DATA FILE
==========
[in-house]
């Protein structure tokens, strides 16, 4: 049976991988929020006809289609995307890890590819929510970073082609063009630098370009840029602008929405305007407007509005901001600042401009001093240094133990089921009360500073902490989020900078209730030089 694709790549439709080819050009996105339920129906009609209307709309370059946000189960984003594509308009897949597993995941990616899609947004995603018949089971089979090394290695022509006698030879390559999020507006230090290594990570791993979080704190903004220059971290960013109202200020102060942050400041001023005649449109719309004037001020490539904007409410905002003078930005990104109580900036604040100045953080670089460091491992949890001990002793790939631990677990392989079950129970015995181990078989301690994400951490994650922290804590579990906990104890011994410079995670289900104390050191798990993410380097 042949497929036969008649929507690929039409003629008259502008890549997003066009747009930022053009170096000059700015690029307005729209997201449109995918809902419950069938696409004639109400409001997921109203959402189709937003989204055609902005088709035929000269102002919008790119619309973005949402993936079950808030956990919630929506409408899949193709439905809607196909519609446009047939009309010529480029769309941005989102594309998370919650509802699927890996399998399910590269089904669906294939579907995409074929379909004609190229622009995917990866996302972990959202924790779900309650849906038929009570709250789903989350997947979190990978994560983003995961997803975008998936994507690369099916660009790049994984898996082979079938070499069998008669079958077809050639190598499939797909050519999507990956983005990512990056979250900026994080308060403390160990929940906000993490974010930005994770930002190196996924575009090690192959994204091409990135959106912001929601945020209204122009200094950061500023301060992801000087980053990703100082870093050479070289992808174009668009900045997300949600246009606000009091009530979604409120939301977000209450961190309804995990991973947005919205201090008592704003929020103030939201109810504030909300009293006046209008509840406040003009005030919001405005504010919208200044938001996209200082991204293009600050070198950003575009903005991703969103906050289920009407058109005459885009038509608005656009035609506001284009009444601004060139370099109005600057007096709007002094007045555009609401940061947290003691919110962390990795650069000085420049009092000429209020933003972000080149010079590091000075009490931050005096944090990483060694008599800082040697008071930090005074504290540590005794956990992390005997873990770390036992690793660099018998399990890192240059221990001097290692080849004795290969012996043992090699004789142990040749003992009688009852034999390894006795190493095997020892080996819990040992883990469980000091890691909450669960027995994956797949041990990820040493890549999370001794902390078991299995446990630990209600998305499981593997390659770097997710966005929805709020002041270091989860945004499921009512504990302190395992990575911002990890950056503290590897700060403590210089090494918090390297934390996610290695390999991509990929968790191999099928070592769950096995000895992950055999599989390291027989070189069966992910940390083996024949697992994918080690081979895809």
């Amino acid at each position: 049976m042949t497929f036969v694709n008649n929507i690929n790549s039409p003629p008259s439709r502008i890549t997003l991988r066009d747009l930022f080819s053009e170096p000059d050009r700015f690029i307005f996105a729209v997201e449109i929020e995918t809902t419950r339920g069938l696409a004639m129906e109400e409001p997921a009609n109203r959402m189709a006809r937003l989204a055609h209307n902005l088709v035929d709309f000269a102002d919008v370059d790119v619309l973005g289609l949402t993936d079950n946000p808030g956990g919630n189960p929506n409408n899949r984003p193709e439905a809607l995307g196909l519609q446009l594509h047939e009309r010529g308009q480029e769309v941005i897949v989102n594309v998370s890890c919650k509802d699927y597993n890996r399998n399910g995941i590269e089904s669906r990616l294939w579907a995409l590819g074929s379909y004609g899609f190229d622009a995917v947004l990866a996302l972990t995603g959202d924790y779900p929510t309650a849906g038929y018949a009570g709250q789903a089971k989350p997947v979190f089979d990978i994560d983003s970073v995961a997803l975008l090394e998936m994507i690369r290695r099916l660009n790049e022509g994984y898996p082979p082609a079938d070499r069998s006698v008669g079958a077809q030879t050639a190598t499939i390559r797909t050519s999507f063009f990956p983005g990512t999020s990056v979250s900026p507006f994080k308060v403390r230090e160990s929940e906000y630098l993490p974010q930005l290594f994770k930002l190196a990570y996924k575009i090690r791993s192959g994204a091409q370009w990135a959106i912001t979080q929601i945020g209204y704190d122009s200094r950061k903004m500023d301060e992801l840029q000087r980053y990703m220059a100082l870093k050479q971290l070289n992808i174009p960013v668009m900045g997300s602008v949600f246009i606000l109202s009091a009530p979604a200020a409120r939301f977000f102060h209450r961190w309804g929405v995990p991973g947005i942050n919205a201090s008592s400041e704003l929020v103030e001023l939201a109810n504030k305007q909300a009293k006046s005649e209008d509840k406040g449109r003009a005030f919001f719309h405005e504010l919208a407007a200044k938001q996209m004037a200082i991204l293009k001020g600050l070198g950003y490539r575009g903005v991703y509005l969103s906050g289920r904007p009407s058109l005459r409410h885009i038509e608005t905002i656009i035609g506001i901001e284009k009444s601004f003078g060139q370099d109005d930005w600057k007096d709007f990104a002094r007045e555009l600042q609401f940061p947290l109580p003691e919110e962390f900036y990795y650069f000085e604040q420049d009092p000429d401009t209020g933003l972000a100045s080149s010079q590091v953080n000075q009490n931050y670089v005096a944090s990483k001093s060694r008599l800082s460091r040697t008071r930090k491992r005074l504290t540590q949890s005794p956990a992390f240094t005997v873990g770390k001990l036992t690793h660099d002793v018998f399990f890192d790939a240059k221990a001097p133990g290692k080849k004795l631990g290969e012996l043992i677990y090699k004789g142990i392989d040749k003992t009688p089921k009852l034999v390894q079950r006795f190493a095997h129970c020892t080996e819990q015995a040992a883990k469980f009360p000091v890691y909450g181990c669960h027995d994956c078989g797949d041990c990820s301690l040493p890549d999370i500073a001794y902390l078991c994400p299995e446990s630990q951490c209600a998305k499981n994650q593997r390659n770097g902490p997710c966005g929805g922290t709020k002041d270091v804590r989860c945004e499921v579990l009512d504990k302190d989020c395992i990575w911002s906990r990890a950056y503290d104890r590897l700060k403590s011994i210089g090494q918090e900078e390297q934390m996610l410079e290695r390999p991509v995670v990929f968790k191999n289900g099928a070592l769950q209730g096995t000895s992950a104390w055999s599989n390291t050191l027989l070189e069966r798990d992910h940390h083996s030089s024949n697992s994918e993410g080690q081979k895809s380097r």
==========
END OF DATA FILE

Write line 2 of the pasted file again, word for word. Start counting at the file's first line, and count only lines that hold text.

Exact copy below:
């Protein structure tokens, strides 16, 4: 049976991988929020006809289609995307890890590819929510970073082609063009630098370009840029602008929405305007407007509005901001600042401009001093240094133990089921009360500073902490989020900078209730030089 694709790549439709080819050009996105339920129906009609209307709309370059946000189960984003594509308009897949597993995941990616899609947004995603018949089971089979090394290695022509006698030879390559999020507006230090290594990570791993979080704190903004220059971290960013109202200020102060942050400041001023005649449109719309004037001020490539904007409410905002003078930005990104109580900036604040100045953080670089460091491992949890001990002793790939631990677990392989079950129970015995181990078989301690994400951490994650922290804590579990906990104890011994410079995670289900104390050191798990993410380097 042949497929036969008649929507690929039409003629008259502008890549997003066009747009930022053009170096000059700015690029307005729209997201449109995918809902419950069938696409004639109400409001997921109203959402189709937003989204055609902005088709035929000269102002919008790119619309973005949402993936079950808030956990919630929506409408899949193709439905809607196909519609446009047939009309010529480029769309941005989102594309998370919650509802699927890996399998399910590269089904669906294939579907995409074929379909004609190229622009995917990866996302972990959202924790779900309650849906038929009570709250789903989350997947979190990978994560983003995961997803975008998936994507690369099916660009790049994984898996082979079938070499069998008669079958077809050639190598499939797909050519999507990956983005990512990056979250900026994080308060403390160990929940906000993490974010930005994770930002190196996924575009090690192959994204091409990135959106912001929601945020209204122009200094950061500023301060992801000087980053990703100082870093050479070289992808174009668009900045997300949600246009606000009091009530979604409120939301977000209450961190309804995990991973947005919205201090008592704003929020103030939201109810504030909300009293006046209008509840406040003009005030919001405005504010919208200044938001996209200082991204293009600050070198950003575009903005991703969103906050289920009407058109005459885009038509608005656009035609506001284009009444601004060139370099109005600057007096709007002094007045555009609401940061947290003691919110962390990795650069000085420049009092000429209020933003972000080149010079590091000075009490931050005096944090990483060694008599800082040697008071930090005074504290540590005794956990992390005997873990770390036992690793660099018998399990890192240059221990001097290692080849004795290969012996043992090699004789142990040749003992009688009852034999390894006795190493095997020892080996819990040992883990469980000091890691909450669960027995994956797949041990990820040493890549999370001794902390078991299995446990630990209600998305499981593997390659770097997710966005929805709020002041270091989860945004499921009512504990302190395992990575911002990890950056503290590897700060403590210089090494918090390297934390996610290695390999991509990929968790191999099928070592769950096995000895992950055999599989390291027989070189069966992910940390083996024949697992994918080690081979895809």